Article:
Google launches bounty program to spot misuses of Google API, Chrome, and Android user data

Google follows Facebook's steps and launches program to spot app devs stealing or misusing Google user data.
Written by Catalin Cimpanu, Contributor

Google announced today a new bug bounty program through which security researchers can report cases of abuse where third-party apps are stealing or misusing Google user data.

The new bounty program is named the Developer Data Protection Reward Program (DDPRP), and security researchers can report cases of potential data abuse in third-party apps that have access to the Google API, in Android apps listed on the Play Store, and in Chrome apps and extensions listed on the Chrome Web Store.

"The program aims to reward anyone who can provide verifiably and unambiguous evidence of data abuse," Google said today.

"In particular, the program aims to identify situations where user data is being used or sold unexpectedly, or repurposed in an illegitimate way without user consent."

Reports of Google user data abuse can be filed via the DDPRP page on HackerOne, a bug bounty platform where Google runs some of its bounty programs. Google will investigate any cases of abuse and suspend offending apps.

Security researchers who file valid data abuse reports are eligible for rewards of up to $50,000, Google said.

Following Facebook's lead

Google's new initiative is similar to bounty programs announced by Facebook and Instagram in previous years.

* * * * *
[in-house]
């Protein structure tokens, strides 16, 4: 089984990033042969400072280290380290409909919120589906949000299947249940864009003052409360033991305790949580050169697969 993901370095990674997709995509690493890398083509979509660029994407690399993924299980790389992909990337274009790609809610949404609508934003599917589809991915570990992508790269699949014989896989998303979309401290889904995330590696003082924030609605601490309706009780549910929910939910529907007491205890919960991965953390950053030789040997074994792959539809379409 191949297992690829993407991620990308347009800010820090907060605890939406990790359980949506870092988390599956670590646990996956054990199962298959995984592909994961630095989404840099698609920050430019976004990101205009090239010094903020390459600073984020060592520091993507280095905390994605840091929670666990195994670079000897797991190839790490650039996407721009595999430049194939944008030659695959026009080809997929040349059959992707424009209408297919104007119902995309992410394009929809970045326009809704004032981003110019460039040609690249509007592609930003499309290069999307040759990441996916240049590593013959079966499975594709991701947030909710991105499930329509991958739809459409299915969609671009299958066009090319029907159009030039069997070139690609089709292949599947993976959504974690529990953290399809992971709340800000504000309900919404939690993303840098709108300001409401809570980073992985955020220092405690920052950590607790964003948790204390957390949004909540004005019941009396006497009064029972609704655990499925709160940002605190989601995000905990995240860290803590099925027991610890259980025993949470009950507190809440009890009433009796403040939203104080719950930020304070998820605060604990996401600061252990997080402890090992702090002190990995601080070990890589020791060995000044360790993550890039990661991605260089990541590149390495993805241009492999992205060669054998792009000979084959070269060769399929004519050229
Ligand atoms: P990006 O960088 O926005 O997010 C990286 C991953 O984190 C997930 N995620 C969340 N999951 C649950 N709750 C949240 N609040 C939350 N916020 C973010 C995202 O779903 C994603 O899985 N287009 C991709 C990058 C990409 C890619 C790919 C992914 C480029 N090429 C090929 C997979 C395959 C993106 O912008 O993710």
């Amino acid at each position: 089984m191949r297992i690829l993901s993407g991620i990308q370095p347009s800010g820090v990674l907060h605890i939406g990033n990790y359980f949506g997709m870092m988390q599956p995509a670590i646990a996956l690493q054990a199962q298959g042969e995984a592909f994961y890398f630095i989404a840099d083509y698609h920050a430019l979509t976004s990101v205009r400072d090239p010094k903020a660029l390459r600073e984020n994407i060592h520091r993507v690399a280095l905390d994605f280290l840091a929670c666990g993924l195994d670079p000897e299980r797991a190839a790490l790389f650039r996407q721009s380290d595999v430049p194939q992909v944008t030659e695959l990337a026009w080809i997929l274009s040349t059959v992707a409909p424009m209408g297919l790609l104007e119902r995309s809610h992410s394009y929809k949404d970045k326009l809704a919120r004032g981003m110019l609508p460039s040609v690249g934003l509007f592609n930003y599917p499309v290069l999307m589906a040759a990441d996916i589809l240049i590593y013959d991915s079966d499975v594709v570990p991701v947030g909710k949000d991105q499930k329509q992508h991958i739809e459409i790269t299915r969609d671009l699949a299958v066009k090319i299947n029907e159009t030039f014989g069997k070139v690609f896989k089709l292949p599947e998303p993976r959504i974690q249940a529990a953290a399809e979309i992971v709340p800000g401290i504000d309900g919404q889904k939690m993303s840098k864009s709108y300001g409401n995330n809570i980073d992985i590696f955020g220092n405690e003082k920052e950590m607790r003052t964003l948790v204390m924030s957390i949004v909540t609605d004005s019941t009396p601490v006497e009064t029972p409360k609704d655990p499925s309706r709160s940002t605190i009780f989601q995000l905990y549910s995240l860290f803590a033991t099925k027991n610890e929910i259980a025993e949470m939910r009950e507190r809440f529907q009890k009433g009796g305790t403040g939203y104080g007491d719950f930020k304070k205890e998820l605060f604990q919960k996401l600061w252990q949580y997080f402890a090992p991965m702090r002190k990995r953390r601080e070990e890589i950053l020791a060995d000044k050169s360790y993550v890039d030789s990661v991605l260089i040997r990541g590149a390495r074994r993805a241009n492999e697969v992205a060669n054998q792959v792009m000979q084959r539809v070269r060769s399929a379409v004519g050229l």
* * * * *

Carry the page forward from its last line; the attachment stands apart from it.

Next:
In April 2018, following the Cambridge Analytica scandal, Facebook announced it would pay security researchers to track down similar apps that secretly collected and misused Facebook users' data.

Earlier this month, Facebook expanded the same program to include Instagram apps after an Instagram advertiser named Hyp3r had secretly scraped profiles and stored information on Instagram users outside Facebook's more secure servers.

Google hasn't suffered any major user data privacy incident like those at Facebook and Instagram, but the search giant is in a similar position.

Just like Facebook, Google sits on a huge mountain of users' most personal details, and at one point or another, an unscrupulous app dev will decide to siphon some of it for themselves.

Seeing that after its privacy scandals Facebook faced a constant barrage of bad press and regulatory pressure, Google is desperately trying to avoid going through the same issues at all costs, and the DDPRP is a good way of going about it.

Also today, Google announced it was expanding its Play Store bug bounty program to include any Android app that had over 100 million user installs. This means that starting today, security researchers can report vulnerabilities in these apps to Google, and the Android OS maker will provide monetary rewards for valid bug reports, even if those apps don't have their own bug bounty programs.

HackerOne's top 20 public bug bounty programs

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